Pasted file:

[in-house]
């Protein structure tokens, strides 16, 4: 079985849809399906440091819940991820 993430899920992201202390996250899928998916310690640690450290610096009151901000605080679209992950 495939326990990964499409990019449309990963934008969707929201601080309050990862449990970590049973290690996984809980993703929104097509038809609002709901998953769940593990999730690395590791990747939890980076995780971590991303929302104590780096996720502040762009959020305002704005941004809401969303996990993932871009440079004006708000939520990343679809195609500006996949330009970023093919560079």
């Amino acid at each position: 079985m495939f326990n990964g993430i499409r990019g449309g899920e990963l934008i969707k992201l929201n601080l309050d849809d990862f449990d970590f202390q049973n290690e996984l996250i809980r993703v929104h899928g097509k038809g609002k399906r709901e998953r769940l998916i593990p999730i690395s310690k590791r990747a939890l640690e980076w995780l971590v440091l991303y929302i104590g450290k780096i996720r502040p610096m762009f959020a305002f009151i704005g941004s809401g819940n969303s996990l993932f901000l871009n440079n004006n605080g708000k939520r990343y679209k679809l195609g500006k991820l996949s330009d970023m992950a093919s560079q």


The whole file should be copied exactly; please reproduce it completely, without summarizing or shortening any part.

[in-house]
């Protein structure tokens, strides 16, 4: 079985849809399906440091819940991820 993430899920992201202390996250899928998916310690640690450290610096009151901000605080679209992950 495939326990990964499409990019449309990963934008969707929201601080309050990862449990970590049973290690996984809980993703929104097509038809609002709901998953769940593990999730690395590791990747939890980076995780971590991303929302104590780096996720502040762009959020305002704005941004809401969303996990993932871009440079004006708000939520990343679809195609500006996949330009970023093919560079």
């Amino acid at each position: 079985m495939f326990n990964g993430i499409r990019g449309g899920e990963l934008i969707k992201l929201n601080l309050d849809d990862f449990d970590f202390q049973n290690e996984l996250i809980r993703v929104h899928g097509k038809g609002k399906r709901e998953r769940l998916i593990p999730i690395s310690k590791r990747a939890l640690e980076w995780l971590v440091l991303y929302i104590g450290k780096i996720r502040p610096m762009f959020a305002f009151i704005g941004s809401g819940n969303s996990l993932f901000l871009n440079n004006n605080g708000k939520r990343y679209k679809l195609g500006k991820l996949s330009d970023m992950a093919s560079q």